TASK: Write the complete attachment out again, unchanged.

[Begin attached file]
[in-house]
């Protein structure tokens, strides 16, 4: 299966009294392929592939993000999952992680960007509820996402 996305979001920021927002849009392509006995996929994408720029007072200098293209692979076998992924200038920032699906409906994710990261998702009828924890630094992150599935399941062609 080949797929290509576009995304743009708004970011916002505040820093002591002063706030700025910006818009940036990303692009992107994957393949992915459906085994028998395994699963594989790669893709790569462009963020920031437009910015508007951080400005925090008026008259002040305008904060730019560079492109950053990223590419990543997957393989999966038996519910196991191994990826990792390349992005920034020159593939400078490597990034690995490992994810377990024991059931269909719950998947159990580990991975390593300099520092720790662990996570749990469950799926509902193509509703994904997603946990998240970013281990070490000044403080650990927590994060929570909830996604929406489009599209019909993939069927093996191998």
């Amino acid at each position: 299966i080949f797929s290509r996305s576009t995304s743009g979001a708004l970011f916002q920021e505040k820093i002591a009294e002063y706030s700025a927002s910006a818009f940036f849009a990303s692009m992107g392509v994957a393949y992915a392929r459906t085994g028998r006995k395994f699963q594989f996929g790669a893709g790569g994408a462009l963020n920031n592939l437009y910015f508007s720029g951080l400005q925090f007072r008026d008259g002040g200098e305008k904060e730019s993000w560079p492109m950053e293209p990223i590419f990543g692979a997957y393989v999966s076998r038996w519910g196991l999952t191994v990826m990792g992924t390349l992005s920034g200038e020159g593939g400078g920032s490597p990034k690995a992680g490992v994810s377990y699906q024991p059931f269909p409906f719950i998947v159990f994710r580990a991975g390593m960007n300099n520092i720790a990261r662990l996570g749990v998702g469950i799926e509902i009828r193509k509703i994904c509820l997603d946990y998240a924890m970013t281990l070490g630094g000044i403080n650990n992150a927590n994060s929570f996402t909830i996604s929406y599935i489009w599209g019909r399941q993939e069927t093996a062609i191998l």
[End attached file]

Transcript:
[in-house]
């Protein structure tokens, strides 16, 4: 299966009294392929592939993000999952992680960007509820996402 996305979001920021927002849009392509006995996929994408720029007072200098293209692979076998992924200038920032699906409906994710990261998702009828924890630094992150599935399941062609 080949797929290509576009995304743009708004970011916002505040820093002591002063706030700025910006818009940036990303692009992107994957393949992915459906085994028998395994699963594989790669893709790569462009963020920031437009910015508007951080400005925090008026008259002040305008904060730019560079492109950053990223590419990543997957393989999966038996519910196991191994990826990792390349992005920034020159593939400078490597990034690995490992994810377990024991059931269909719950998947159990580990991975390593300099520092720790662990996570749990469950799926509902193509509703994904997603946990998240970013281990070490000044403080650990927590994060929570909830996604929406489009599209019909993939069927093996191998």
């Amino acid at each position: 299966i080949f797929s290509r996305s576009t995304s743009g979001a708004l970011f916002q920021e505040k820093i002591a009294e002063y706030s700025a927002s910006a818009f940036f849009a990303s692009m992107g392509v994957a393949y992915a392929r459906t085994g028998r006995k395994f699963q594989f996929g790669a893709g790569g994408a462009l963020n920031n592939l437009y910015f508007s720029g951080l400005q925090f007072r008026d008259g002040g200098e305008k904060e730019s993000w560079p492109m950053e293209p990223i590419f990543g692979a997957y393989v999966s076998r038996w519910g196991l999952t191994v990826m990792g992924t390349l992005s920034g200038e020159g593939g400078g920032s490597p990034k690995a992680g490992v994810s377990y699906q024991p059931f269909p409906f719950i998947v159990f994710r580990a991975g390593m960007n300099n520092i720790a990261r662990l996570g749990v998702g469950i799926e509902i009828r193509k509703i994904c509820l997603d946990y998240a924890m970013t281990l070490g630094g000044i403080n650990n992150a927590n994060s929570f996402t909830i996604s929406y599935i489009w599209g019909r399941q993939e069927t093996a062609i191998l």